Rise in tiger numbers make leopards raid livestock

A leopard inside Chitwan National Park. All photos: SAGAR GIRI

As Nepal’s tiger population doubles in ten years, leopards are coming out of the country’s protected areas more frequently to raid livestock in the buffer zones.

Surya Raj Acharya of Satkhalwa village of Bardia says it used to be rare for leopards to venture out of the park, but just in the past month there have been four attacks in which households have lost cattle and goats. Other farmers have had their milch cows, water buffalo calves and pigs killed inside their pens by leopards.

Locals believe that the increase in the number of tigers in Bardia and competition for prey is driving leopards to seek food in homesteads outside the park. “Leopards always avoid tigers, and that is why they are roaming around outside the national park and creating problems for villagers,” says Sudip Chaudhari of Madhuban village.

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Conservationists agree that leopards avoid areas frequented by tigers, and the competition between the big cats is driving the leopards into the buffer zone.

“The leopard is lower than the tiger in the jungle pecking order, and it does not like to share its patch with another predator bigger than itself, and since prey density is decreasing in Bardia it probably finds it easier to hunt in the surrounding farms,” explains tiger expert Jhamak Karki.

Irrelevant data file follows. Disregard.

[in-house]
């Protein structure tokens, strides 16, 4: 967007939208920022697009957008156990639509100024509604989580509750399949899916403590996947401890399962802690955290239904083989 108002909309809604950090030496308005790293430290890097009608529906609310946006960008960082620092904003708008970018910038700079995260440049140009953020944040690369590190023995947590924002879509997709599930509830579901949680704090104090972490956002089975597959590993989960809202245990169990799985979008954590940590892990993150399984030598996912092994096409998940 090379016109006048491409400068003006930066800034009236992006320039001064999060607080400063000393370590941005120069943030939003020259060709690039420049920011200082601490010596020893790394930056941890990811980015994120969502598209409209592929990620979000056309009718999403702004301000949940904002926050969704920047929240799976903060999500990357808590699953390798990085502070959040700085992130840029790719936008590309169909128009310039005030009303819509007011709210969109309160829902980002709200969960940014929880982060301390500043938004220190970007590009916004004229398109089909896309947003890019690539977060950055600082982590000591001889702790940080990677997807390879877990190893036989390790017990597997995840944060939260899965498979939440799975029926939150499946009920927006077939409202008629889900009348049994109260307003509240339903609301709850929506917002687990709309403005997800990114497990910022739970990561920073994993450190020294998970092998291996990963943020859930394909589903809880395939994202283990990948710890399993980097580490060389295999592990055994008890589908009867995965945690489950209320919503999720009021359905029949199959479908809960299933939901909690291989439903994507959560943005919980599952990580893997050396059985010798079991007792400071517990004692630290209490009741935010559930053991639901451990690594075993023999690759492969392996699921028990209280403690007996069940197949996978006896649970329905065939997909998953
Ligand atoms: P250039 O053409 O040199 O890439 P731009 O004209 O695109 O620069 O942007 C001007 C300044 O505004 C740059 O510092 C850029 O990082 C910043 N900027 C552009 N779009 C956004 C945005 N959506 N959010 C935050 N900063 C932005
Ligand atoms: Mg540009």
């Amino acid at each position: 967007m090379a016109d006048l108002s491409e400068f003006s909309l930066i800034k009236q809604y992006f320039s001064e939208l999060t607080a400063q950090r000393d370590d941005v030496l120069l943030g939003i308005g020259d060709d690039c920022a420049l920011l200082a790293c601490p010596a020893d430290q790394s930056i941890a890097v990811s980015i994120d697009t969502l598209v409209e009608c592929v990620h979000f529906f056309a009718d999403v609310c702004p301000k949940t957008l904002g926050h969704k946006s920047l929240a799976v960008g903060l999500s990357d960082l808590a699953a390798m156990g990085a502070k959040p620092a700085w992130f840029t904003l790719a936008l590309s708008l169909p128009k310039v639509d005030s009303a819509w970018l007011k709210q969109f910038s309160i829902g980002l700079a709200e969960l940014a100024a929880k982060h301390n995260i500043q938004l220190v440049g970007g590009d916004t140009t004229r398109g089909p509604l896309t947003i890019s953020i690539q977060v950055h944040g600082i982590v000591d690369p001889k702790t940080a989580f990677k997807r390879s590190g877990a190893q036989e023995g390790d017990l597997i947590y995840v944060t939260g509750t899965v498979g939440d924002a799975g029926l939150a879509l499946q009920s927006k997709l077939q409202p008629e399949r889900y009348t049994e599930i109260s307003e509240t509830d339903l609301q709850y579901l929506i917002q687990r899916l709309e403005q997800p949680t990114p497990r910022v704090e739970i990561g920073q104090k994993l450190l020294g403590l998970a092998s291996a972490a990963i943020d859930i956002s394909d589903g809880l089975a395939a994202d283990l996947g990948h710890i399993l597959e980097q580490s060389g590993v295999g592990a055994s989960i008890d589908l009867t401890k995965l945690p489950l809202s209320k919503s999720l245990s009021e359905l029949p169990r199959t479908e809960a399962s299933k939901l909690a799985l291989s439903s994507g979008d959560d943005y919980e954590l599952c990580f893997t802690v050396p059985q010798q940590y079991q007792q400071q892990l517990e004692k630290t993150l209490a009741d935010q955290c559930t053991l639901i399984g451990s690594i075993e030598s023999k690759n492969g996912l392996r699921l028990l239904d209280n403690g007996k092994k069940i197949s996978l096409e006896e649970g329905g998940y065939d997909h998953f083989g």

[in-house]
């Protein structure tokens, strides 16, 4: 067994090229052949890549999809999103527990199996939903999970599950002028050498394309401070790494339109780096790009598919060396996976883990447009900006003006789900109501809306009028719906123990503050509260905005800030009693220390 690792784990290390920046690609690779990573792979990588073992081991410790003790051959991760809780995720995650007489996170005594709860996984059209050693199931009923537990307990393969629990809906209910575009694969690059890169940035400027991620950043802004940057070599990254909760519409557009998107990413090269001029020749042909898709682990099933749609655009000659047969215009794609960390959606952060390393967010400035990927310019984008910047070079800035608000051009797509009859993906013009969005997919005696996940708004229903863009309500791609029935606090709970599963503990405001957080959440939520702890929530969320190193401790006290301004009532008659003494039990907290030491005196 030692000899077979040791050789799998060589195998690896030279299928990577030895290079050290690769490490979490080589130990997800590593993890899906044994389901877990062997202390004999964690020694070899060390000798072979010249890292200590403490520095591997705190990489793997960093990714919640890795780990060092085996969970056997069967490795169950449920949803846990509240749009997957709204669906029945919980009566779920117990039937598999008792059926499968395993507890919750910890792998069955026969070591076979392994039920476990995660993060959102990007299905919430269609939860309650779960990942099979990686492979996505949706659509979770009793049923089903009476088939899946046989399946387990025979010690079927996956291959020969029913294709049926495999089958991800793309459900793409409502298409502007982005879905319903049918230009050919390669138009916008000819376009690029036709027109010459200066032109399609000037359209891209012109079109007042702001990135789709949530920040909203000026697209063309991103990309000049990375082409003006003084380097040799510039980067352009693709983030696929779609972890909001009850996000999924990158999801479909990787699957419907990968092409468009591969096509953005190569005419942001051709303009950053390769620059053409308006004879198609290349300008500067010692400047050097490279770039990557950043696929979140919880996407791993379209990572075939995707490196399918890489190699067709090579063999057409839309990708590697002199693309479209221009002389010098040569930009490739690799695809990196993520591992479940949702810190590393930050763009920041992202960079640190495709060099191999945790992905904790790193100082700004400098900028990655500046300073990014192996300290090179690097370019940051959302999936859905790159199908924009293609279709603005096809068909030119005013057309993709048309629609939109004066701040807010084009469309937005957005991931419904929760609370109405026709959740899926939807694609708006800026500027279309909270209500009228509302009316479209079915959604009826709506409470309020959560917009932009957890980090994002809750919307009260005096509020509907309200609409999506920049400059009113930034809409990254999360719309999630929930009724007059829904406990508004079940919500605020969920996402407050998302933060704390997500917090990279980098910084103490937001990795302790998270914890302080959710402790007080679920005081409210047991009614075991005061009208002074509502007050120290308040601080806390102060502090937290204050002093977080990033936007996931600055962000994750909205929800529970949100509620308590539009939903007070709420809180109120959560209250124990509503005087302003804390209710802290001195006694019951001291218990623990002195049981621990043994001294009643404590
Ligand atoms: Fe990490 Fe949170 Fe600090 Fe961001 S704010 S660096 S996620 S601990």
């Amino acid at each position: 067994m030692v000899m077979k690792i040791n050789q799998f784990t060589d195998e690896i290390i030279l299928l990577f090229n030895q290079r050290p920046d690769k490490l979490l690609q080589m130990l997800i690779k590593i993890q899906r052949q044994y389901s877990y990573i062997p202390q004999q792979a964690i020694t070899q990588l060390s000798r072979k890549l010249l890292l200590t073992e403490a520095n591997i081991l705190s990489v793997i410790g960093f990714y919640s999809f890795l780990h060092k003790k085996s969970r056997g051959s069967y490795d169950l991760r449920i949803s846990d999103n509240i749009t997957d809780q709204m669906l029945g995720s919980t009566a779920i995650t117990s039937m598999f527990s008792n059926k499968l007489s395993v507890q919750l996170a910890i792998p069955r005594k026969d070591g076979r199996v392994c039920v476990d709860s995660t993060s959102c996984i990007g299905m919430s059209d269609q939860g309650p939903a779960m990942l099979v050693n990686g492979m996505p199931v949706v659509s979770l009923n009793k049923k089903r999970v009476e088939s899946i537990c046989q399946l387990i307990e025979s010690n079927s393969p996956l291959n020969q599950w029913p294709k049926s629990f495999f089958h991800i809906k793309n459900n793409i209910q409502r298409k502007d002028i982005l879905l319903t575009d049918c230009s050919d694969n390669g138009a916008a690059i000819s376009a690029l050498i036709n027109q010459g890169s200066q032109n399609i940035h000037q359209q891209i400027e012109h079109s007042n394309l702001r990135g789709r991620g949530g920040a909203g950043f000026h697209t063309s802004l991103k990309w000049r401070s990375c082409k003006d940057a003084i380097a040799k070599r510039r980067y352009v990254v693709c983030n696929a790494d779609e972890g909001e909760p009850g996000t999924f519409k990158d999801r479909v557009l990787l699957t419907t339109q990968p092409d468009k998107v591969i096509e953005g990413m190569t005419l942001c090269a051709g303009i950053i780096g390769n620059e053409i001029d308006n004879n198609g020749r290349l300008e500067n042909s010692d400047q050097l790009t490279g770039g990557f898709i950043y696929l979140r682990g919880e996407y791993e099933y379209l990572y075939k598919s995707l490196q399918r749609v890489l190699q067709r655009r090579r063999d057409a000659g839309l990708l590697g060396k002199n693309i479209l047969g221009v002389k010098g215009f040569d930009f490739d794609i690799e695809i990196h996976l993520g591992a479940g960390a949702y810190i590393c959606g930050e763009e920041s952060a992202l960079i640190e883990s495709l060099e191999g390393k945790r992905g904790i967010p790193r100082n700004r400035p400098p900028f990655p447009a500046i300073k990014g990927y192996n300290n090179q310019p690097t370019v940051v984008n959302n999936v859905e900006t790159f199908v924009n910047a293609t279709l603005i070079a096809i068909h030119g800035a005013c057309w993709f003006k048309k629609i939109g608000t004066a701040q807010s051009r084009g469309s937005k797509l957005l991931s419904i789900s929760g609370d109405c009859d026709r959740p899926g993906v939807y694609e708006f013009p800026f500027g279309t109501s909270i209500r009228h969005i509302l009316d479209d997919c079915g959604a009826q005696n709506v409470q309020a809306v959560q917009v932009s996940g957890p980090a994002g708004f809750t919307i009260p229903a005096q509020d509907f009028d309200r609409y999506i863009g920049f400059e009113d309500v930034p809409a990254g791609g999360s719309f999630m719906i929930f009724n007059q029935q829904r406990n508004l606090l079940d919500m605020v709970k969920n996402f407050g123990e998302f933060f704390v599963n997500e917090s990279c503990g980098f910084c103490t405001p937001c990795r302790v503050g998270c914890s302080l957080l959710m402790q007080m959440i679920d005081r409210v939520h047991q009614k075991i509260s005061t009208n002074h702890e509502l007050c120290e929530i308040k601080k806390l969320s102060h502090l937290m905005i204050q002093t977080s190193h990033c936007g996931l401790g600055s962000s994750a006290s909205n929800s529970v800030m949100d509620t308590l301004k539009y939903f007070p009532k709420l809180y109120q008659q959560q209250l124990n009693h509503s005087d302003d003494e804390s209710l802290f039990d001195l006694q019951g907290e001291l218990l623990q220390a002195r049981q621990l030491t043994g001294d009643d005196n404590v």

A tiger roams inside Chitwan National Park.

A tiger usually roams its home range, which can be an entire national park. But more importantly it marks out its territory, and each adult male commands a domain as large as 60sq km. It will not allow a rival male to enter its territory, and there are frequent fights when there are overlapping males.

“The territorial instinct is essentially for mating, and the male tiger usually tries to keep a harem of four to five females, and if there is enough prey, the tiger does not move about much,” says tiger ecologist Chiranjibi Pokhrel. “If it is already crowded within its territory, there is usually no place for a leopard, and it might prefer to keep out.”

Read also: Is wildlife a victim of its own success in Nepal?, Mukesh Pokhrel

A tiger census in 2018 showed that Bardia National Park in the western plains of Nepal had 87 tigers, up from 50 in 2013, and only 18 in 2009. Bardia is regarded as the best success story in the revival of the tiger population in Nepal.

However, like Chitwan National Park, Bardia may also be reaching the saturation point for tigers because of prey limitation. One of the factors affecting the number of deer, wild boar and other ungulates has been a severe water shortage inside the park in the dry season. This has prompted Bardia and Chitwan to create watering holes fed by tubewells.

A tiger in Bardia national park which is near saturation point for the mammal.

In 2010, the government of 13 tiger range countries met in St Petersburg to fix the ‘TX2’ target to double tiger populations by 2022. Nepal is the first tiger range country to have doubled its tiger population, ahead of the target of 2022. The number of tigers in 2018 had reached 236, after having rebounded from only 98 in 1995 and 126 in 2009. In two year’s time Nepal’s tiger population is expected to reach at least 250.

All this proliferation of tigers has meant that tigers themselves are also often prowling the buffer zones, too, looking for an easy meal, especially if they are older or wounded animals who cannot give chase to regular prey.

“We started locking up our goats because of the leopards, now they get into the pens and eat them, so now at night we actually bring the goats into our bedroom where we sleep,” says Sudeip Chaudhary.

According to the Bardia National Park’s records, the number of leopard attacks on livestock in the buffer zone has gone up from 239 in 2017-18 to 562 last year.